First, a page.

Ontario's official death toll grew to 1,765, an increase of 40 since its last update. Data compiled from regional public health units, however, puts the actual at at least 1,839.

The province network of labs processed 15,137 tests, the third consecutive day it has failed to reach its target of 16,000 tests per day. The backlog of samples waiting to be processed grew 13,395.

Hospitalization figures remained largely steady. The number of COVID-19 patients being treated in hospital fell to 1,018, a drop of seven. Those in intensive care units fell by three, down to 189. And subset of those patients on ventilators decreased two, down to 144.

Dr. Barbara Yaffe, the province's associate chief medical officer of health, said Wednesday she is "cautiously optimistic" about the trends she's seeing. That includes an effective reproduction number — which represents the number of new infections believed to stem from a single case — under one across the province from May 3 to May 9, including in the GTA, which houses over half of Ontario's cases.

"In general, I think the trends are very positive," she said, adding that health officials still need to see numbers drop for a longer period of time.

Ford said Wednesday that he wants people and businesses to "get ready for stage one" of reopening the province.

According to Ontario's framework, that stage would include the reopening of select workplaces that can "immediately meet" public health guidance and some outdoor spaces such as parks.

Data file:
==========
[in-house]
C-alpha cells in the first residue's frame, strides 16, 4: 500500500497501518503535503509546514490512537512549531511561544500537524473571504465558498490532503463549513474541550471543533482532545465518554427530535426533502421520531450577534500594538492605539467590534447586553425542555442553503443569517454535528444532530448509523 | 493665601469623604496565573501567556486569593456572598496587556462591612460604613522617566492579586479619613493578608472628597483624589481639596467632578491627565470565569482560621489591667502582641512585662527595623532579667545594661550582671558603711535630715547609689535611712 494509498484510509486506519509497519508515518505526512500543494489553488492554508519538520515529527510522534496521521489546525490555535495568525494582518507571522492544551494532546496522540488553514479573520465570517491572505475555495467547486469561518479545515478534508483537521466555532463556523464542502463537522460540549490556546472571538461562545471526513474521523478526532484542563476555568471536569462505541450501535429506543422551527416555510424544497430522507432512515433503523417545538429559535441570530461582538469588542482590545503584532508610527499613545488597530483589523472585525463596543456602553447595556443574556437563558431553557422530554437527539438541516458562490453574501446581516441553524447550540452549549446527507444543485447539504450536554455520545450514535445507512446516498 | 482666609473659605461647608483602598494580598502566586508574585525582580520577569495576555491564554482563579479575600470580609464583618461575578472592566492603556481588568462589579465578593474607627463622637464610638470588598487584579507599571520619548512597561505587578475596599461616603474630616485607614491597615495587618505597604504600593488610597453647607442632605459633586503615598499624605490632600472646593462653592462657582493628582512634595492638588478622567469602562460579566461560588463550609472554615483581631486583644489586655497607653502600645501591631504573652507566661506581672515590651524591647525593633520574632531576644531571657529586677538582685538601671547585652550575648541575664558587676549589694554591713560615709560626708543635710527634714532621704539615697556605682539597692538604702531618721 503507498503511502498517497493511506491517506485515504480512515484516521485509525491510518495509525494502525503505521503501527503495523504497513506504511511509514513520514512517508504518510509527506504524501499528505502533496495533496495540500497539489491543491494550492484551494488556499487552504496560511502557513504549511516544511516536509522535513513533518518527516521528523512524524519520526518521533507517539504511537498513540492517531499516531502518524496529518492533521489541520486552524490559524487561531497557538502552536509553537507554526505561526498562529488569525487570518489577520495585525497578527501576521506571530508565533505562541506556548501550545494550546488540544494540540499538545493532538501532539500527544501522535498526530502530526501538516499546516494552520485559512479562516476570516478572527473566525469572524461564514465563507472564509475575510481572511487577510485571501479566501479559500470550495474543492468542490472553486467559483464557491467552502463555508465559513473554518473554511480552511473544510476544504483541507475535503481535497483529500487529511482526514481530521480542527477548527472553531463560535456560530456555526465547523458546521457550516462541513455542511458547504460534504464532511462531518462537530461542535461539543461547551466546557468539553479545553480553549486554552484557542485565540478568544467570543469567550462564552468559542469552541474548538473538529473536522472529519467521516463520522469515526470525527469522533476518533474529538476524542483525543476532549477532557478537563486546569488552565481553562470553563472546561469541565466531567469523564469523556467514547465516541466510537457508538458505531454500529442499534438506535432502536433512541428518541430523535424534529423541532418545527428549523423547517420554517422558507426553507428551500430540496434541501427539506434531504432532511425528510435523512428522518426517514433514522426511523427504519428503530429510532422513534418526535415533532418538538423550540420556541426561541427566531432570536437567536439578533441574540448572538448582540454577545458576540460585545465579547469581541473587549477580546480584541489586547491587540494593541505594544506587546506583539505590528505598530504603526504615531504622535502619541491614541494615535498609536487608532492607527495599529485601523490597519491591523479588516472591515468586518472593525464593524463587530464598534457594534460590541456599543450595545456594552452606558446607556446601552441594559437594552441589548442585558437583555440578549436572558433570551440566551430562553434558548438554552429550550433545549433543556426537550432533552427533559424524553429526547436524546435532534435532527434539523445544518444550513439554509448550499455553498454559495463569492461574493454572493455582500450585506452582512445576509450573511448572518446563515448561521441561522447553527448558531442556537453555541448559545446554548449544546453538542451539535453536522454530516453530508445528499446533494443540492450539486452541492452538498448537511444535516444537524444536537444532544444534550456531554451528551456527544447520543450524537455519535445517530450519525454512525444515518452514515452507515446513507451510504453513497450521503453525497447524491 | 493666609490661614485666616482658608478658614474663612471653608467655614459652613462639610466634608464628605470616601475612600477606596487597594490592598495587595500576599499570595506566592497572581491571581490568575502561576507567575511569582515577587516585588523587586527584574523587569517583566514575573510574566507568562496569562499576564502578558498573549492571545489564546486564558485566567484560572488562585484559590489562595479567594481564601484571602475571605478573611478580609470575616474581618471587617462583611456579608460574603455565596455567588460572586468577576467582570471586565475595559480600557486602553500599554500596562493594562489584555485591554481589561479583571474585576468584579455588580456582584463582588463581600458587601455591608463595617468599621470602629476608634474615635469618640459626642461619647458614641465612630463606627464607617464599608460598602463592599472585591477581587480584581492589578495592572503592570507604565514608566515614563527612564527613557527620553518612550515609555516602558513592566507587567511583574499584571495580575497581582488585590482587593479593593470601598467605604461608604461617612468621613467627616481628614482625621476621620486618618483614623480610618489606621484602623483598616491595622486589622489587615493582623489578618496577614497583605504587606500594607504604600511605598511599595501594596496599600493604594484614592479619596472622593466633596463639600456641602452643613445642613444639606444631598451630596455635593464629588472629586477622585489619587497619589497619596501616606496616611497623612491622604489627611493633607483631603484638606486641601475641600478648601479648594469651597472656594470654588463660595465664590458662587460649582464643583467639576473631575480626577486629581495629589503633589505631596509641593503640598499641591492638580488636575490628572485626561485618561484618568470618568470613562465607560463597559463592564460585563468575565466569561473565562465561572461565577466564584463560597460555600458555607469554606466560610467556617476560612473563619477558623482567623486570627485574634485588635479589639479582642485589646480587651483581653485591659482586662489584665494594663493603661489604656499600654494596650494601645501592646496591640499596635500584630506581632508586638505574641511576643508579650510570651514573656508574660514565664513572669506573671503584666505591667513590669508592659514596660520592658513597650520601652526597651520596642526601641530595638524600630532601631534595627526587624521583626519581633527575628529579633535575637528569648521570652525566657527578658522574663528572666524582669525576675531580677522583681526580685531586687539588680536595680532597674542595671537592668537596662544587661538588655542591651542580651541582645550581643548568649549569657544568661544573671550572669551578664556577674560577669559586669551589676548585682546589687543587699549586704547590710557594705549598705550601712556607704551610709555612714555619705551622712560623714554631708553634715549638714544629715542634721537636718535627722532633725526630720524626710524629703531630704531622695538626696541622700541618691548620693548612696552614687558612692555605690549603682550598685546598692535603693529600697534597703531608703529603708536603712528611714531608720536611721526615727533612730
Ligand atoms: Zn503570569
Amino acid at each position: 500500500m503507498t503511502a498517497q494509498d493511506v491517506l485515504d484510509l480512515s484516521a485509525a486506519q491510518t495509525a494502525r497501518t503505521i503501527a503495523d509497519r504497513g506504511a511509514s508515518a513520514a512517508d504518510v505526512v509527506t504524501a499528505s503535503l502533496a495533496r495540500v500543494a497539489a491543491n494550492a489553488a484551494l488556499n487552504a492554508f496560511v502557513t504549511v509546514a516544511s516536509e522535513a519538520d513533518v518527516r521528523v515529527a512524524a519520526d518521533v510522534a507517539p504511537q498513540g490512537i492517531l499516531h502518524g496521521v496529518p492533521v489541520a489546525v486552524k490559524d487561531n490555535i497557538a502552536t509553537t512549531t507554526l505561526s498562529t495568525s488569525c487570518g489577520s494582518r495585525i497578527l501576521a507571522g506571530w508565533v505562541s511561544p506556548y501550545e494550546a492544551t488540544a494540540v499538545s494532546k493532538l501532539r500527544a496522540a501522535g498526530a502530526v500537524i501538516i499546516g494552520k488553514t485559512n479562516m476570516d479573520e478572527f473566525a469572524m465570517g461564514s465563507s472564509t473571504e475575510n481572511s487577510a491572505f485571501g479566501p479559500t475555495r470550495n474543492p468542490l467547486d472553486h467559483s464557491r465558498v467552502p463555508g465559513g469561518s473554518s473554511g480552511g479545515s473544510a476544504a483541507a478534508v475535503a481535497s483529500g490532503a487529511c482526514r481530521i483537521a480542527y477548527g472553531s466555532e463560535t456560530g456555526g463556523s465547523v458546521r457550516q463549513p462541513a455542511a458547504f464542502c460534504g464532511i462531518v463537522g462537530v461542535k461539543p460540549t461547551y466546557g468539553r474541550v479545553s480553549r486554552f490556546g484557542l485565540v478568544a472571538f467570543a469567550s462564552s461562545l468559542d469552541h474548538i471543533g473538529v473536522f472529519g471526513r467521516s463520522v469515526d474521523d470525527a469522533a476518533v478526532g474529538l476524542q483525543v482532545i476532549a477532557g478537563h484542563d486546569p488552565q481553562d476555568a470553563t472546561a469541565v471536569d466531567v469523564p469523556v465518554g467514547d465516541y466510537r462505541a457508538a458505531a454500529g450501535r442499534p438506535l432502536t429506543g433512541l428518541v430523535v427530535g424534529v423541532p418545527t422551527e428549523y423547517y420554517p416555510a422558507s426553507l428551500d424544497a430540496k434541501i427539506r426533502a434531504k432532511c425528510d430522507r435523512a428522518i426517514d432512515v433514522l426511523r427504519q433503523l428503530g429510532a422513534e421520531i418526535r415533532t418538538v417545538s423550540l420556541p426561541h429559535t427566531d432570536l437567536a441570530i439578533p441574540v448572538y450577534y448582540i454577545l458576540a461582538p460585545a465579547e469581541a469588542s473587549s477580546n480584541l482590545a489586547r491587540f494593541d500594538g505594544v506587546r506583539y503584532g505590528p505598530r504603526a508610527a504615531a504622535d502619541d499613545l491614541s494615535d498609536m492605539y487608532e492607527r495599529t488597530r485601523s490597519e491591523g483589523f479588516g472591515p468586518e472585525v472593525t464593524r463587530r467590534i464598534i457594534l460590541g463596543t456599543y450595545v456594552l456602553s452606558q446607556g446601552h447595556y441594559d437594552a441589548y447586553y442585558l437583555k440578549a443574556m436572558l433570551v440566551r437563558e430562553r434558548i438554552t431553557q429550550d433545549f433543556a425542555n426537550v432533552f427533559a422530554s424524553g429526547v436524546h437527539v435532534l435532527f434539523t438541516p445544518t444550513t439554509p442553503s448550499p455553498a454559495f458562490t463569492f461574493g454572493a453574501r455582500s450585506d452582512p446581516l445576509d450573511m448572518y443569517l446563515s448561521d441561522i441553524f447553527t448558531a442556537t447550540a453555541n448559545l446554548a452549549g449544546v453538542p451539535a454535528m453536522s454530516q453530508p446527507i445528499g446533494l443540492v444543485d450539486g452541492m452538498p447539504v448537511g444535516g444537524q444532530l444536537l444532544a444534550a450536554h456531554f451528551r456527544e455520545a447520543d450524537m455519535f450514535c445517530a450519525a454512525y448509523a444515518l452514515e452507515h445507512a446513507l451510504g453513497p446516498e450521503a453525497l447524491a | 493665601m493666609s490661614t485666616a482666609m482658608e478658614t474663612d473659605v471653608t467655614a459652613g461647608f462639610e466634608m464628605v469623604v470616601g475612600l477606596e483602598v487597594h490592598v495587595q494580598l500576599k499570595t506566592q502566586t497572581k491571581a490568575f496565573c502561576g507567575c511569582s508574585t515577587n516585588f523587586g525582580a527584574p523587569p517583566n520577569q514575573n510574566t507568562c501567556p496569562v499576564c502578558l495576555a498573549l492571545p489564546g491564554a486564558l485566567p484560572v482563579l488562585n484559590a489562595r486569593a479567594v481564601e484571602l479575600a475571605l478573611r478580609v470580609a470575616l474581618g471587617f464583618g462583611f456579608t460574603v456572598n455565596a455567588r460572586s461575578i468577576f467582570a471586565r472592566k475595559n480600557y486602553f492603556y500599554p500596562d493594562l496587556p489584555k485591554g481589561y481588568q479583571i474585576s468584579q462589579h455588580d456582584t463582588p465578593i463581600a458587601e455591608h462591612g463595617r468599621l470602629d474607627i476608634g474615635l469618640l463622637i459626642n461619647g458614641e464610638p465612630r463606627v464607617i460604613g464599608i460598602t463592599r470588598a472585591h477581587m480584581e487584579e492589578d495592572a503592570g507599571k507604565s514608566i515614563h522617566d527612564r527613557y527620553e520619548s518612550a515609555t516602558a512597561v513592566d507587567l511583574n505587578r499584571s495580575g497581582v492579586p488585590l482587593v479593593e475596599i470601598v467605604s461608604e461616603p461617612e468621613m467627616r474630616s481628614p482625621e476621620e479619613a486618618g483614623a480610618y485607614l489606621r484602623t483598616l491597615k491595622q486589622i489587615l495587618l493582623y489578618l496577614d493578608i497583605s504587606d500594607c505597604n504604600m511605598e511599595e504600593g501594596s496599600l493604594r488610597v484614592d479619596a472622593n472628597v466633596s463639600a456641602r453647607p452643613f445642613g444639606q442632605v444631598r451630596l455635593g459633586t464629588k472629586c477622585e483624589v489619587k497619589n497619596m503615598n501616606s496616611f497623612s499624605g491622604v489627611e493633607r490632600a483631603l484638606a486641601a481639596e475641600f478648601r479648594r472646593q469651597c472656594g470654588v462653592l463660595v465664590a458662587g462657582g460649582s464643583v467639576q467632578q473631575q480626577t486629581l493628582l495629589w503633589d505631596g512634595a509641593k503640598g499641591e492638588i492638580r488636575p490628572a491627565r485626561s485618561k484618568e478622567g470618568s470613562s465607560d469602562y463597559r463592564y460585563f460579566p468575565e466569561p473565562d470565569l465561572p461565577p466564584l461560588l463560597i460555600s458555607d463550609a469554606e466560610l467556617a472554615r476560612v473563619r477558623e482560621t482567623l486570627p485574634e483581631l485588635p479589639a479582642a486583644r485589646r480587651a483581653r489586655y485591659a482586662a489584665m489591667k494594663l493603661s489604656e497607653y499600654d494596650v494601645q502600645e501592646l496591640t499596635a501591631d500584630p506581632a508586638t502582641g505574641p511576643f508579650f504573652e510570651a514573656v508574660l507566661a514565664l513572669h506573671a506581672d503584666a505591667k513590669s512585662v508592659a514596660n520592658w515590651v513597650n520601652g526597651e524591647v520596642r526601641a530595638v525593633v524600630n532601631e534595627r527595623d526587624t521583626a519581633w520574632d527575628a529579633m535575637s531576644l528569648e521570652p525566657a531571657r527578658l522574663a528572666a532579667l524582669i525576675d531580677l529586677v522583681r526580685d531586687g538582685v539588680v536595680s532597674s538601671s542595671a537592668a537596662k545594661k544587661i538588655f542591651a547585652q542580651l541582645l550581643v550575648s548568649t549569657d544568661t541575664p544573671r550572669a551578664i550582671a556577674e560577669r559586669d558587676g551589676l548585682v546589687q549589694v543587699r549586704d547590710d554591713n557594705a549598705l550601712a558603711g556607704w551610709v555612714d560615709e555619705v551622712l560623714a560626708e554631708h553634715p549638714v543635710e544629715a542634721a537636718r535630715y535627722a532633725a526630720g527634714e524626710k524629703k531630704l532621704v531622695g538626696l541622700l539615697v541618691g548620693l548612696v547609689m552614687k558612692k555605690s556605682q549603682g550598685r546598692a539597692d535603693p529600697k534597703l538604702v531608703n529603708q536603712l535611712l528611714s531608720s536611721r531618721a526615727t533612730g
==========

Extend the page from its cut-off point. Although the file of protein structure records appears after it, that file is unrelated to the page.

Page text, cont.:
But, Ford said, "we aren't quite there yet.

"It all depends on the numbers," he said.

New emergency order enacted

Meanwhile, a new emergency order allows the Ontario government to temporarily control the management of long-term care homes hardest hit by COVID-19.

Ford said in a news released issued Wednesday morning that the move will help ensure the spread of the virus in care homes is contained.

The order allows the province to step in if a facility has a high number of infections or deaths, or if it's facing a staffing shortage.

The province said the appointed manager could be any person, including a corporation or hospital.

Last week, the government asked facilities with outbreaks to come up with a plan to stabilize the virus's spread within their walls.

Some 1,269 residents of long-term care comes in Ontario have died from COVID-19-related illness, while 2,982 have been infected with the novel coronavirus.